Many people oppose the war. And virtually all of them do not temper this opposition with morality. First, the war is wrong and will be opposed. Then maybe later we can talk about little detailed bits of morality that pale in comparison to The Cause. This leads to the anti-war folk saying anything they can to oppose war, moral or not. And thus they say false things. And dishonest things. And meaningless things. And things that sound catchy. And things they don't understand. And demonstrate no intellectual integrity.

Of course, most of them deny morality exists, and few value anything. Many would claim morality is a matter of opinion, or that it's just a religious idea (as if the source of an idea could make it wrong). Why do I say they value nothing? Well, we know they don't value peace, happiness, liberty, non-violence, or getting their facts right. (Those tortures taking place in Iraq right now sure are peaceful...) They defend the unsuccessful, but I don't think they actually value failure. It's just an easy way to pretend.

Morality first applies to perfectly good people to, in realistically useful ways. Like I want hits. And if that was primary, I might be tempted to lie, or spam, or ... well I don't know, but if I was a bad person I'm sure I'd think of something. And throwing these out because of self-interest (well, if I spam, maybe that will annoy people and I'll get less hits) is not the way to go. Even if that calculation, in the limit, gets the same answers, it'd be wrong to waste that much computing resources on it.

Elliot Temple | Permalink | Comments (5)

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The non-aggression principle (NAP) is one which many libertarians accept, but few can defend. It states that it is wrong to initiate force or threat of force. This is, for situations where it applies, meant to replace a moral analysis.

Morality is knowledge about making choices. It tells us which are right and wrong to make. It tends to be quite complex, and we certainly don't know everything about it.

Now, to assert the NAP requires some argument that, in all situations, the right choice is not to initiate force. Regardless of the details. I've never heard such an argument. Does anyone know it?

(I know some people like the spirit of the NAP, and don't actually pay attention to what it says. I don't think they should support it, but acknowledge they don't need the argument I request.)

And don't tell me the NAP is right because it's self-evident, or I will have to WRITE BIG CAPITAL LETTERS AT YOU. mwahahaha!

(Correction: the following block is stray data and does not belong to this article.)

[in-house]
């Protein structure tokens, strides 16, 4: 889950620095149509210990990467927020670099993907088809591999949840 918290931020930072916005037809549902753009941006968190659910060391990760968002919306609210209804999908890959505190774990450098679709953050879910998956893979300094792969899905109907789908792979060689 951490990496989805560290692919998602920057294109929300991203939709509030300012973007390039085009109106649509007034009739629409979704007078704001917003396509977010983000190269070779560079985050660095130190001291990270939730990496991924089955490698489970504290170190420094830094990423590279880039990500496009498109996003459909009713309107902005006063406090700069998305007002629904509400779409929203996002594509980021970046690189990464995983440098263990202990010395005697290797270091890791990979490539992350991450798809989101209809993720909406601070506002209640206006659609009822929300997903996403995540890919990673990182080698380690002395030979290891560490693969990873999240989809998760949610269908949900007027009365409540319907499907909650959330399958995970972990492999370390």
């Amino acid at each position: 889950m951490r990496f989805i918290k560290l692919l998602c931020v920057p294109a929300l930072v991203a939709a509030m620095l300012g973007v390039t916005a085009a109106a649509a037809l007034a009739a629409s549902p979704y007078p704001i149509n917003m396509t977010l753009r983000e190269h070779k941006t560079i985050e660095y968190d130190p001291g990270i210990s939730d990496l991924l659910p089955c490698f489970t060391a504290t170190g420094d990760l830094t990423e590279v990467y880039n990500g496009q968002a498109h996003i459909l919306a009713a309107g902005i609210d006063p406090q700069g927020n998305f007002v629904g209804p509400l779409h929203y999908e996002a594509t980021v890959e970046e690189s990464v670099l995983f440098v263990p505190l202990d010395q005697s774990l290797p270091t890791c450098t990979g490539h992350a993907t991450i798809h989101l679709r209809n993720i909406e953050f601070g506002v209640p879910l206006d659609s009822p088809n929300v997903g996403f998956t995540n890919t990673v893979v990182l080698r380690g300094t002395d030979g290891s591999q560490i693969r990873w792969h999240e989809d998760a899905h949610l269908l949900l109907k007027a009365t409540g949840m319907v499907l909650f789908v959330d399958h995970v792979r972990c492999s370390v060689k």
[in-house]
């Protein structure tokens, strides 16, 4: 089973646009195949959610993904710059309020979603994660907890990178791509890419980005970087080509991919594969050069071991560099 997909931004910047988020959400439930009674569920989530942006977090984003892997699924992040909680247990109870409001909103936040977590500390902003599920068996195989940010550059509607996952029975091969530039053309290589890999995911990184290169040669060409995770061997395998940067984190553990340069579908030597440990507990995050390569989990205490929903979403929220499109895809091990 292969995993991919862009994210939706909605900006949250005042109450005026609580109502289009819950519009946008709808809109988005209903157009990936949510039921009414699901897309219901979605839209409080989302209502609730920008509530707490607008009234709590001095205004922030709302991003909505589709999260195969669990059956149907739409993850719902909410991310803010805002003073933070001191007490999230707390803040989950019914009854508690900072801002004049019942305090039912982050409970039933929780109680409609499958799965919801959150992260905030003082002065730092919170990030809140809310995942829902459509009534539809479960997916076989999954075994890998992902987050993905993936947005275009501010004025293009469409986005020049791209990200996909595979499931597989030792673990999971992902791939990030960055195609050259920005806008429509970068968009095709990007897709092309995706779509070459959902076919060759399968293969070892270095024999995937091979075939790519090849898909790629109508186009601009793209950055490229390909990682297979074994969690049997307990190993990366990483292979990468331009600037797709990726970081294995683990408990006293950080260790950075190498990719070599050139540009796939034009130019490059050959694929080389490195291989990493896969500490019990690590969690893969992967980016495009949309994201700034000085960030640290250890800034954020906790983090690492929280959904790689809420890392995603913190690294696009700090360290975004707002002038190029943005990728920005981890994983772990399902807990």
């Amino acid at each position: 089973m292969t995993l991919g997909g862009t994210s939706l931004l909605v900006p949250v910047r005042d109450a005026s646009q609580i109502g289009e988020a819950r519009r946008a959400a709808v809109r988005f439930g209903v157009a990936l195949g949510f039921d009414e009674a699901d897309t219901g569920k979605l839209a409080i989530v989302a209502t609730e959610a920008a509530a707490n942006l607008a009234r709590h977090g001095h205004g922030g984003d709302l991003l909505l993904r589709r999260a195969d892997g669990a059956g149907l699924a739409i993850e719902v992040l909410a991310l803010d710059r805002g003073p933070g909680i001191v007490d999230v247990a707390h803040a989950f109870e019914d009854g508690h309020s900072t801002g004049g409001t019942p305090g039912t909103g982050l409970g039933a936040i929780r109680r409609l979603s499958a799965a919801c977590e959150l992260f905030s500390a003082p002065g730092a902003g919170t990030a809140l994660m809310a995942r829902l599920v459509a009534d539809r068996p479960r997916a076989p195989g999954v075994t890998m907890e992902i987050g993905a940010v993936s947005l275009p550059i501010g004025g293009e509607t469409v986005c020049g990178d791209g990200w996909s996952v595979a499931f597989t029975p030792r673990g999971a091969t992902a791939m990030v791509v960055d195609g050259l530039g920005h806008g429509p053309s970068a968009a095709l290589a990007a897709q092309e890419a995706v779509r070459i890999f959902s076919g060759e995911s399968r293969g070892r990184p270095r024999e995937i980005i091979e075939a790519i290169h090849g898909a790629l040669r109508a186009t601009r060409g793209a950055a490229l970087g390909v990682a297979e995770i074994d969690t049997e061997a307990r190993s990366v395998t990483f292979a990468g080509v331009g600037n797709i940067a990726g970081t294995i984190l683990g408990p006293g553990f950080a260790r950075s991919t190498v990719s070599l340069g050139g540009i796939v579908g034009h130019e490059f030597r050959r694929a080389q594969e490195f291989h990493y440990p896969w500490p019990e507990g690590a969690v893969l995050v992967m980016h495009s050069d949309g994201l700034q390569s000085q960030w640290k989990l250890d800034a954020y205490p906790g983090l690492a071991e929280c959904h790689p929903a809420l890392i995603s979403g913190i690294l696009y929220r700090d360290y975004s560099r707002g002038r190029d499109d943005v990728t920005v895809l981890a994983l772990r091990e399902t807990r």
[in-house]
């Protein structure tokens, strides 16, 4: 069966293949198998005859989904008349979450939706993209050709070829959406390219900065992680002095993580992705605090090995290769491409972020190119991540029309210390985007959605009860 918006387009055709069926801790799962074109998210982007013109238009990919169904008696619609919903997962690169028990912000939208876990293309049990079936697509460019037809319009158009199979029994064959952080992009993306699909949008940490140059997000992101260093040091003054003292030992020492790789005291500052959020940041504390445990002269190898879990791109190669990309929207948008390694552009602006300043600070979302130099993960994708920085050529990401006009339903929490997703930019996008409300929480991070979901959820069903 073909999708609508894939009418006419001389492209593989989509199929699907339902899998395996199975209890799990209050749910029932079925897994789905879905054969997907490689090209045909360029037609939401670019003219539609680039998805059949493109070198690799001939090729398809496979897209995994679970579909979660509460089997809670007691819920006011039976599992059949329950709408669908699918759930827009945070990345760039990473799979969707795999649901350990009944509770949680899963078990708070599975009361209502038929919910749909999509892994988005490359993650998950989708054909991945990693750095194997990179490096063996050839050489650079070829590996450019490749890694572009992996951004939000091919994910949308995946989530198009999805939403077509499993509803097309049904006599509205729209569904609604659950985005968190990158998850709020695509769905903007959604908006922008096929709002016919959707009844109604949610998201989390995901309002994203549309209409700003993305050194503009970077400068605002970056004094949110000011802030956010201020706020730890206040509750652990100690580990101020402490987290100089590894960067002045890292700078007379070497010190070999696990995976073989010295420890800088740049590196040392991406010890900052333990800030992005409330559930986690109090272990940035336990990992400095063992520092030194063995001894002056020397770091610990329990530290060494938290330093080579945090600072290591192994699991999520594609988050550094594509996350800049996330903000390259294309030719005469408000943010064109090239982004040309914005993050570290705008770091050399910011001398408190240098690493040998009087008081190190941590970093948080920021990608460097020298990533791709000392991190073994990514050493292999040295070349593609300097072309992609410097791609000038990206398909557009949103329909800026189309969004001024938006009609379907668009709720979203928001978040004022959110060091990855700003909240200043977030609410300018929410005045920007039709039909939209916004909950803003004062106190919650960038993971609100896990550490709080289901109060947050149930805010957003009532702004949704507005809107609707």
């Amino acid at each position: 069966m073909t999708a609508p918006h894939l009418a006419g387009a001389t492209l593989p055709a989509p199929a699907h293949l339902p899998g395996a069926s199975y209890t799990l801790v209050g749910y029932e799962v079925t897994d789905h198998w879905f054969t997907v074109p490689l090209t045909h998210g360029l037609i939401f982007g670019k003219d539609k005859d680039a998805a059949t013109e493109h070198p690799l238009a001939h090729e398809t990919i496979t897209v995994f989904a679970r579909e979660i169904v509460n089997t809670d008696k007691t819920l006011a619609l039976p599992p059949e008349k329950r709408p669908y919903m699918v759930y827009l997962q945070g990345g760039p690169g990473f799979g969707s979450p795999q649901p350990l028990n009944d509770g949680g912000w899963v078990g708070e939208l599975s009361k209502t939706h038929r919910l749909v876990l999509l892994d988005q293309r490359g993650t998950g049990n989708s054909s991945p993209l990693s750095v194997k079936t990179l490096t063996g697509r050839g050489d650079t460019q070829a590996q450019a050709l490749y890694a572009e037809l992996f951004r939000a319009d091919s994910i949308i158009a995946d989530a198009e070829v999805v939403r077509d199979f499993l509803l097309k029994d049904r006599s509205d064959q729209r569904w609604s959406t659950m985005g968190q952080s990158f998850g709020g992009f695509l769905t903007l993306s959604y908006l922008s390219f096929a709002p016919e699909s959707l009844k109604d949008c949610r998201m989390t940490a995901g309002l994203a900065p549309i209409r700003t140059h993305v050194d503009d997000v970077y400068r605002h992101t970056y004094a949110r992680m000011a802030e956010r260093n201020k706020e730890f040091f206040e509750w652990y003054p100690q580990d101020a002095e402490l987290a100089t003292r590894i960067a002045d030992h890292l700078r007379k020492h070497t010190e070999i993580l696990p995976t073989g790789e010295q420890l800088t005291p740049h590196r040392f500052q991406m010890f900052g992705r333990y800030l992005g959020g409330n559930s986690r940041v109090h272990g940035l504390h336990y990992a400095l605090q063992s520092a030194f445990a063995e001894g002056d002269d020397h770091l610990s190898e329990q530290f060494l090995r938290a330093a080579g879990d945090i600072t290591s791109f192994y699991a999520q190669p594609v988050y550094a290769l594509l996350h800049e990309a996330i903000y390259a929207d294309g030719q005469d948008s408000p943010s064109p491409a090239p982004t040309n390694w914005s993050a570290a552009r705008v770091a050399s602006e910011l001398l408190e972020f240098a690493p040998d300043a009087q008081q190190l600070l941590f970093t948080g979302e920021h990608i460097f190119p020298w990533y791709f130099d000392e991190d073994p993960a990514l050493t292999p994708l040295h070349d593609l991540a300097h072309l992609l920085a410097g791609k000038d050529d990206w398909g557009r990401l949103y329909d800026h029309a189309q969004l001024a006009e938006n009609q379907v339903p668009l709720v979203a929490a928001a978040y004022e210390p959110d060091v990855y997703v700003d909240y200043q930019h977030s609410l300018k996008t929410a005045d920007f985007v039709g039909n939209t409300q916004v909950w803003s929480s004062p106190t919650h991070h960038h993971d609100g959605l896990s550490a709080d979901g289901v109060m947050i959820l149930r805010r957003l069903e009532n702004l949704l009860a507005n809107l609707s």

Elliot Temple | Permalink | Comments (0)
The concept of minimum necessary force (MNF) is one which many libertarians accept, but few can defend. There is a right amount of force for a situation. In the limit, the minimum right amount, maximum right amount, and right amount are all the same. Not in the limit, MNF means erring on the side of using too little force. But why do that? Why not err on the side of too much force, to be sure we get the job done? Or better yet, not err either way.

And don't tell me MNF is right because it's self-evident, or I will have to WRITE BIG CAPITAL LETTERS AT YOU. mwahahaha!

Elliot Temple | Permalink | Comment (1)
Watch this about the peace protests.

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Article about the Nobel Peace Prize

Peace experts say that Americans like Ryan, Nunn or Lugar can probably forget 2003 because Carter won in 2002. The committee increasingly aims for an international scope.

"Two Americans in a row would be too much," said Irwin Abrams, an expert on the prize and professor emeritus at Antioch University, Ohio.


Fucking racists. (among other things)

Elliot Temple | Permalink | Comment (1)
There are a number of words I don't use in the standard way. For example, I use 'theory' very broadly. In general, I hope my meaning will become clear from my writing in general. But I use a very precise definition for 'coerce', so I'll give that now. It's from the TCS Glossary. The entry gives:

The psychological state of enacting one idea or impulse while a conflicting impulse is still active in one's mind.

In general, when one has conflicting theories, one adopts some temporary theory to avoid coercion. For example, one might stop and think about it. Or do one thing, while keeping the ability to switch choices open. However, people have limited creativity and this sometimes fails. Also, certain external circumstances can facilitate failure. Like being shot. (Conflicting theories along the lines of "I don't want to die" and "I haven't got a choice, so the other theory is wrong".)

Oh, and if you get robbed, you'll probably be coerced because you'll want to not be robbed, and also know that's pointless of you. However, if you get taxed, you probably won't be coerced, because it's easier to see taxes have some purpose and/or aren't worth the effort to fight, and thus reject the "I don't want to be taxed" theory causing the coercion.

Elliot Temple | Permalink | Comment (1)
Rachel Lucas wrote a poem for me :-)

A Poem for Elliot:

Faulkner wrote a book I like
About sadness and August and light
My favorite phrase
The question I raised
Elliot got it right

Elliot Temple | Permalink | Comments (0)
I want to respond to Perry de Havilland's Samizdata piece, found here. It's in italics with comments interspersed.